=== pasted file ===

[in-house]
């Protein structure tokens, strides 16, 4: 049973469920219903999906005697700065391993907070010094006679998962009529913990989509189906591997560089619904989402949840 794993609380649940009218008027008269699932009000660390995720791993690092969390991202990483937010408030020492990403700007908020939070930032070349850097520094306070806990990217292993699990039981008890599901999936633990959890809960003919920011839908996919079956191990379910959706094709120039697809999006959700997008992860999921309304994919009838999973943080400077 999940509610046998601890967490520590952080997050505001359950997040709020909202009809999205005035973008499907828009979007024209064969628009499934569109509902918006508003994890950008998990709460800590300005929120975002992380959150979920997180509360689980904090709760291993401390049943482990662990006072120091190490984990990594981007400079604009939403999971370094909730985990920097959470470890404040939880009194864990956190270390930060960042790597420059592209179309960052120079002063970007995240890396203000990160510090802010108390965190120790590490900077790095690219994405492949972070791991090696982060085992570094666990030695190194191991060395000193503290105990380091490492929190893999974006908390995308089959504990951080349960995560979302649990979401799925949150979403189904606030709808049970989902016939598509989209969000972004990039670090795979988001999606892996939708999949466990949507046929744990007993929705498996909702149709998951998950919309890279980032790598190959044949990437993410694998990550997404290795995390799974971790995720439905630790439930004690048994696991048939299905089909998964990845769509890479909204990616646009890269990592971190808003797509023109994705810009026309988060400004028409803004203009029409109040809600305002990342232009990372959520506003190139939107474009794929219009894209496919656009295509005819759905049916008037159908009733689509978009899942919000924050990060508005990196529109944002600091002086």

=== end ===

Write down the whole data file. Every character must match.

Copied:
[in-house]
């Protein structure tokens, strides 16, 4: 049973469920219903999906005697700065391993907070010094006679998962009529913990989509189906591997560089619904989402949840 794993609380649940009218008027008269699932009000660390995720791993690092969390991202990483937010408030020492990403700007908020939070930032070349850097520094306070806990990217292993699990039981008890599901999936633990959890809960003919920011839908996919079956191990379910959706094709120039697809999006959700997008992860999921309304994919009838999973943080400077 999940509610046998601890967490520590952080997050505001359950997040709020909202009809999205005035973008499907828009979007024209064969628009499934569109509902918006508003994890950008998990709460800590300005929120975002992380959150979920997180509360689980904090709760291993401390049943482990662990006072120091190490984990990594981007400079604009939403999971370094909730985990920097959470470890404040939880009194864990956190270390930060960042790597420059592209179309960052120079002063970007995240890396203000990160510090802010108390965190120790590490900077790095690219994405492949972070791991090696982060085992570094666990030695190194191991060395000193503290105990380091490492929190893999974006908390995308089959504990951080349960995560979302649990979401799925949150979403189904606030709808049970989902016939598509989209969000972004990039670090795979988001999606892996939708999949466990949507046929744990007993929705498996909702149709998951998950919309890279980032790598190959044949990437993410694998990550997404290795995390799974971790995720439905630790439930004690048994696991048939299905089909998964990845769509890479909204990616646009890269990592971190808003797509023109994705810009026309988060400004028409803004203009029409109040809600305002990342232009990372959520506003190139939107474009794929219009894209496919656009295509005819759905049916008037159908009733689509978009899942919000924050990060508005990196529109944002600091002086």